Much like the end of the previous years, questions loomed over the Northern Arizona men’s basketball program and the future of head coach Jack Murphy at the conclusion of the 2018-19 season.
Northern Arizona vice president for intercollegiate athletics Mike Marlow, as well as Murphy, confirmed recently that Murphy is returning to the helm, after the two met to evaluate the season a few weeks following its conclusion.
With Murphy’s contract set to expire March 15, 2020, because of an April 2012 extension, Marlow said he plans on evaluating the program at the end of the approaching season.
“We have other coaches who have recently coached into their last contract year,” Marlow said, referencing former head soccer coach Andre Luciano and former head football coach Jerome Souers. “We will continue to evaluate all programs and determine contract extensions at the conclusion of each competitive season."
The program is coming off its fourth straight season of suffering 20 or more losses. Northern Arizona went 10-21 overall in the 2018-19 season, finishing eighth in the Big Sky Conference on an 8-12 mark. The Lumberjacks have failed to advance in the Big Sky Conference Tournament in that four-year span.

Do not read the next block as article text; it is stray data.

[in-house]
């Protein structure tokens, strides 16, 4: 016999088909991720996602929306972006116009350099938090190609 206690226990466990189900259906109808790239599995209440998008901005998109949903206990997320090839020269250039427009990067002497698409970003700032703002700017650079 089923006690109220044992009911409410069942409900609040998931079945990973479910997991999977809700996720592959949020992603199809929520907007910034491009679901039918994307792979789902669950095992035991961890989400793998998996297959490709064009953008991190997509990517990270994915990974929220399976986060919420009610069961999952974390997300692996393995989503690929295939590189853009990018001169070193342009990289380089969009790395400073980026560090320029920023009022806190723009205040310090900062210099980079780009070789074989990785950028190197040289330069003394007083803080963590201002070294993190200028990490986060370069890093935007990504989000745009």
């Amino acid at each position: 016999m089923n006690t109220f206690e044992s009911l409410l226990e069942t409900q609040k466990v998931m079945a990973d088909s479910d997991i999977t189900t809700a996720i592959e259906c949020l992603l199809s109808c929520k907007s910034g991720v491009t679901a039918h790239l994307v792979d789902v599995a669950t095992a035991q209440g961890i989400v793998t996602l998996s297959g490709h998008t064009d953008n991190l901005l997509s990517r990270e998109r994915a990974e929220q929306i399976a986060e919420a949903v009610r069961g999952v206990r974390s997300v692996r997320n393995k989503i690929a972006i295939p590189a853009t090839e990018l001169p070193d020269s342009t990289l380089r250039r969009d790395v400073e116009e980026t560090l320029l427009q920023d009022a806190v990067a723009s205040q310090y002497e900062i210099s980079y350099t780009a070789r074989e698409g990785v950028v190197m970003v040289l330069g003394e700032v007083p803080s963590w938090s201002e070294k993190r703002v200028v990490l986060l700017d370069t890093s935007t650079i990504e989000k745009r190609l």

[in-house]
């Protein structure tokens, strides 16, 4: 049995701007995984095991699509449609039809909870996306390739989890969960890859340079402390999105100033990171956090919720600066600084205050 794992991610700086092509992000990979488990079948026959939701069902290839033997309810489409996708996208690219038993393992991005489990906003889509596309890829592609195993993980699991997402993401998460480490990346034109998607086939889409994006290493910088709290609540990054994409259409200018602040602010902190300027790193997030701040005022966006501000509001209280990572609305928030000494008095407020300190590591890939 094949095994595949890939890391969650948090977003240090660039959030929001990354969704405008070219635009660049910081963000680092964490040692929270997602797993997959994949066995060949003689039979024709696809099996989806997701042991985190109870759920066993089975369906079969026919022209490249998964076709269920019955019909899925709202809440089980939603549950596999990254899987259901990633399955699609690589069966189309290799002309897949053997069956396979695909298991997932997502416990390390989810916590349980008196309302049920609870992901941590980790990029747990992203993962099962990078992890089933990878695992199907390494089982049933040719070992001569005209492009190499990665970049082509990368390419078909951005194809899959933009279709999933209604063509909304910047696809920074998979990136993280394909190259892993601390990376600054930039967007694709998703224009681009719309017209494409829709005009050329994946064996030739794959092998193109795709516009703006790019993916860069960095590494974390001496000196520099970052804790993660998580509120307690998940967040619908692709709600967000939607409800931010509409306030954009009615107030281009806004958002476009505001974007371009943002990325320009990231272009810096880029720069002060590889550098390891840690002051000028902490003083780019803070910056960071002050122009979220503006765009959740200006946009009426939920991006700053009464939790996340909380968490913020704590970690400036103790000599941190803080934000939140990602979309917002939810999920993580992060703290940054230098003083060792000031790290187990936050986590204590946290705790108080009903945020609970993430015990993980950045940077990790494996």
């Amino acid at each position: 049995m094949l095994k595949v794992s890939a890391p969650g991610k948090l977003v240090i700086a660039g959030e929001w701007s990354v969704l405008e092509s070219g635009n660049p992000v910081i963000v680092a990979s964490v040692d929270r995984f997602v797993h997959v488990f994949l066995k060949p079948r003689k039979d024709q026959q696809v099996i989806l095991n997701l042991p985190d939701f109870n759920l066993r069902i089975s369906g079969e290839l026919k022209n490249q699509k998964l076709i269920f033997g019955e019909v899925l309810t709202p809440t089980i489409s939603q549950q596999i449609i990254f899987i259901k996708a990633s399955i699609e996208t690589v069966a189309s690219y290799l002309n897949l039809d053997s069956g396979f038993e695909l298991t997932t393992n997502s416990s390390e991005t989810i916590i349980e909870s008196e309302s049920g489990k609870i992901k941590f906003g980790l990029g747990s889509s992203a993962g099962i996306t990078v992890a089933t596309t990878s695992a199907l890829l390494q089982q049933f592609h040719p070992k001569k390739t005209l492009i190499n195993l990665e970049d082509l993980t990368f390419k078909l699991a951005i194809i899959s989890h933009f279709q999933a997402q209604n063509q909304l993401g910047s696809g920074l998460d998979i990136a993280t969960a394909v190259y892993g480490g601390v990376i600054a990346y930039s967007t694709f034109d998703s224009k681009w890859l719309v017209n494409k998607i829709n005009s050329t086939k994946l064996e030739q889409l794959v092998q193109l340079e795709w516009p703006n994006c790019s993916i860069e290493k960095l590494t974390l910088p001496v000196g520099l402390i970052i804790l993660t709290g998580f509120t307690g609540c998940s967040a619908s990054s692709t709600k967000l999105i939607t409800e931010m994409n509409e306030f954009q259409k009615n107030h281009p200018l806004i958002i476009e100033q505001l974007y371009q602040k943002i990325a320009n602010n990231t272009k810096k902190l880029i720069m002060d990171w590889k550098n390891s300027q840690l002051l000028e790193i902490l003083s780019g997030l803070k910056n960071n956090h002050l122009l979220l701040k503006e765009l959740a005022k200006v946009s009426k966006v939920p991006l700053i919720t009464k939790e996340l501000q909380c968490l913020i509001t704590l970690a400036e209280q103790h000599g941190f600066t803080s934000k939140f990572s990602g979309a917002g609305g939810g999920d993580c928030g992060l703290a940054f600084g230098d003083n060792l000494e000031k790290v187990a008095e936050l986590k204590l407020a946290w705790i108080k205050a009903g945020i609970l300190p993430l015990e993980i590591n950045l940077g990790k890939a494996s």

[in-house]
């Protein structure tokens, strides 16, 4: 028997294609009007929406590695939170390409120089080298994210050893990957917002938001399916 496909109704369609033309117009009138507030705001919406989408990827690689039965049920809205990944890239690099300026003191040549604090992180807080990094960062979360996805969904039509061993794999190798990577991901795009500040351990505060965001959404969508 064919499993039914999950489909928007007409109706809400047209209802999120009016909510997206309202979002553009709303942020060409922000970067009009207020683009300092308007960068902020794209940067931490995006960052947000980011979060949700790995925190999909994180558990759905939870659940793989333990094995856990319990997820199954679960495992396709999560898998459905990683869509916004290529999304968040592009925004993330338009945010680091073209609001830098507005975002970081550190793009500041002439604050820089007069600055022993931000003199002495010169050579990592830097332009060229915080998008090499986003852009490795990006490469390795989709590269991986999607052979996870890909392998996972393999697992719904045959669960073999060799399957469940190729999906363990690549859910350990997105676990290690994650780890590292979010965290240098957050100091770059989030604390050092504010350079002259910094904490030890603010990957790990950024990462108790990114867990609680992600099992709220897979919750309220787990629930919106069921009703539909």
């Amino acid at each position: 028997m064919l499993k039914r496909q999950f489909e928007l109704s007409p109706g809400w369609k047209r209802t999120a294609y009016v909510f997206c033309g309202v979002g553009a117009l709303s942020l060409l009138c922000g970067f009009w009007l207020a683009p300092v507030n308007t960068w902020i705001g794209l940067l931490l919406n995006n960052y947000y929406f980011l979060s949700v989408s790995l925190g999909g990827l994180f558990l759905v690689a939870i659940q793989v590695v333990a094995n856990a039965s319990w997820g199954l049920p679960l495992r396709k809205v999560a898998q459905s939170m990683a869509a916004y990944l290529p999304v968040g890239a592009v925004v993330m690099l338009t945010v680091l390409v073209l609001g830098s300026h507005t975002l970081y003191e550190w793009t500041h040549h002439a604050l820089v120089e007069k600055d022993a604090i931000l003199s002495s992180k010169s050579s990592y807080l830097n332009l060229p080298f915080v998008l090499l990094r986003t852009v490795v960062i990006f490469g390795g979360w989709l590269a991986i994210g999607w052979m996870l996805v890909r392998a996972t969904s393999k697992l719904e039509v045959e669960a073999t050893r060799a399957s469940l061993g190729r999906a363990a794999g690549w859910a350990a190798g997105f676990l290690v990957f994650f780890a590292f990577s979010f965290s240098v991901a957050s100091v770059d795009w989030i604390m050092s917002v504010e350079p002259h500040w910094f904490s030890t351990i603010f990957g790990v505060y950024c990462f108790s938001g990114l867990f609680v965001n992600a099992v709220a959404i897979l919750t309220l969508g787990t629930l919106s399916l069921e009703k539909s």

Murphy understands the volatile nature of coaching Division I basketball as well as the pressure he believes is always there, no matter the results.
“In this business, when you look around the landscape of college basketball, I don’t think you are ever comfortable, whether coming off 20 wins or 10 wins or five wins. But I do I appreciate Mike (Marlow) and his vision for our athletic department and his vision for our basketball program," Murphy said.
He added: "This is a big boy business and I’m a big boy, and I understand the risks that are involved in my profession. They’re unique to other professions. But I’m also blessed to have this opportunity to coach."
Murphy has amassed a 78-149 record in Flagstaff (a win percentage of 34.4%), failing to reach double-digit wins in three straight seasons.
Despite the struggles, Marlow gave a nod of confidence to Murphy and the program.
“At the later stages of a very thorough evaluation of the state of the program, my focal point became this team, this coaching staff and the progress made during the season,” Marlow said. “I believe the components are in place to perform at a high level next season."
Northern Arizona’s struggles of the past four seasons under Murphy are evident and well-documented. For Murphy, he genuinely saw progress last season and is confident in what the returning players can do next year.
“Heading into (2014-15) was the last time I felt this great about the roster and returning pieces,” Murphy said. “We’ve always had question marks in the offseason going into a new season, and right now I don’t know if we have as many question marks, because the guys that played consistently, the six or seven guys that played the major minutes at the end of the year, are all coming back.”
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Heading into next year, the Lumberjacks are set to return nine of 12 players from the season, equaling about 87.5 percent their total minutes. Should Northern Arizona's roster play similar roles next season, the mark would have ranked in the top two of KenPom.com's minute continuity rankings since 2014.